Russ Feingold’s reputation as an independent non-politician who transcends politics is nothing more than smoke and mirrors, as the kerfuffle over his pet political action committee demonstrates.
At issue is the Badger Pledge, a challenge to eschew outside spending in the 2016 Senate race issued by Feingold to Senator Ron Johnson. Feingold rolled out the Pledge knowing Johnson can’t sign it; the Senator will need the help of the NRSC next year, plain and simple. The pledge wasn’t genuine because, unlike Johnson, very little about Feingold is genuine.
Any political strategy wonk or armchair operative could tell you that Feingold made the challenge as a media ploy. It was nothing more than a red herring to distract from the critique by Dan Bice of Feingold’s personal
slush fund political action committee that Feingold’s well-paid loyalists knew was about to hit the papers.
That Feingold operates within the murky mire of politics just like those evil Republicans was apparently news to the Democratic Party of Wisconsin’s new leader.
Appearing to genuinely believe it, the DPW’s new chairwoman Martha Laning told Capitol City Sunday host Greg Neumann that the Milwaukee Journal-Sentinel hit Feingold over his PAC shenanigans because Sen. Johnson needed to change the subject from the Badger Pledge.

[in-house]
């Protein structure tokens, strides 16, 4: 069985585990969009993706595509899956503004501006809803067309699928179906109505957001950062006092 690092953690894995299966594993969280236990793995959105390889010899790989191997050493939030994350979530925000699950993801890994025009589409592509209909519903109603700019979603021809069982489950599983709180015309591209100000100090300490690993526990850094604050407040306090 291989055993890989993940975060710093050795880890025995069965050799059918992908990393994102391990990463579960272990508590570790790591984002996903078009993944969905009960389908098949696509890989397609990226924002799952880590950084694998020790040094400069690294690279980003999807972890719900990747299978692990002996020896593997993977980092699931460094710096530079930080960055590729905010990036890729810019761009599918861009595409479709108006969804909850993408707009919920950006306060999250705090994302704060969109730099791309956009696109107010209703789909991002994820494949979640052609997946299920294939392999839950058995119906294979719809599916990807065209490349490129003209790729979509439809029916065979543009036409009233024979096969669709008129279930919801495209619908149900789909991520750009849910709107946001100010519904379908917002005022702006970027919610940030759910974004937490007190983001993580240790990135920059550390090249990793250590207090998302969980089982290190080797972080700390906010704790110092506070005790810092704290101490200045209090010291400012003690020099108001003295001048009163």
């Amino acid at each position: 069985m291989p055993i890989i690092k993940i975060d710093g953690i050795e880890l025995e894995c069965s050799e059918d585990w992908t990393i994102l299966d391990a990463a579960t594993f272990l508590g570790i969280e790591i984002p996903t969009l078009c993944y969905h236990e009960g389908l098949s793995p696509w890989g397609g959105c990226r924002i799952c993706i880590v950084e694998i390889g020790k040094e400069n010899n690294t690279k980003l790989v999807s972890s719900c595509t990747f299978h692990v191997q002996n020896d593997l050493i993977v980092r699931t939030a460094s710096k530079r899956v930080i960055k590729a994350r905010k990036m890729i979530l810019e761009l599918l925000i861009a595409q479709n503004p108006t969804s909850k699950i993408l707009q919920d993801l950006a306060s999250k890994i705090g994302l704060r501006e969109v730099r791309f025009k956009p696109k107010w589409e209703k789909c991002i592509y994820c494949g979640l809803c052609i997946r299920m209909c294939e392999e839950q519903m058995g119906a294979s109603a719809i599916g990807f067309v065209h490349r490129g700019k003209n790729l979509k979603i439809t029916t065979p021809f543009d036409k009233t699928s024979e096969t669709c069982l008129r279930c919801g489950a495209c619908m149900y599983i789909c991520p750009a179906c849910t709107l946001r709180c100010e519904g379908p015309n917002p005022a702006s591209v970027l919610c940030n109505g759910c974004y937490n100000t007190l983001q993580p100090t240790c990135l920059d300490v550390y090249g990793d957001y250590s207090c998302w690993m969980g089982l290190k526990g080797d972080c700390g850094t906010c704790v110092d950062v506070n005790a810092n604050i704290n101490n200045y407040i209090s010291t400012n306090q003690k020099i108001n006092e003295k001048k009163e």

Neumann was diplomatic in telling her she had her order of events backwards…no, you rube...Feingold came out with the pledge because he knew the Journal Sentinel was about to hit him on his use of his
Socialists Progressives United leadership PAC as a personal slush fund to pay his loyalists six figure salaries in exchange for putting their careers in park pending a 2016 grudge match. He also used the fund to pay himself.
By contrast, Johnson is the real deal. He literally balks at being called a politician – he considers himself a citizen legislator on a mission to address the nation’s fiscal situation, which his predecessor helped to ruin.
Any residue of Feingold’s former reputation as a perpetual outsider is wearing thin. As the race gets going, Feingold’s comedy-of-errors career in the Senate will be a punchline – it was a prolonged period of thumb sitting punctuated by the occasional failed policy, like campaign finance “reform” that inadvertently shoved political spending into the dark corners of politics (dark corners where a decade later Feingold now visits on occasion to collect it); an $830 billion
bailout for public sector unions “stimulus” package, after which we have rougher roads and rustier bridges; and Obamacare, which is nothing short of a disaster for people who just want 40 hours a week and a deductible they can afford.
Come to think of it, there’s really nothing funny about Feingold’s bopping from one lefty cause to another or his naïveté as it concerns foreign threats.
Feingold is worse than politics as usual. He’s a populist maker of loud statements, but not much of a thinker, technocrat, or leader. And when he does do something, he does great harm to the working people he’s always claimed to represent.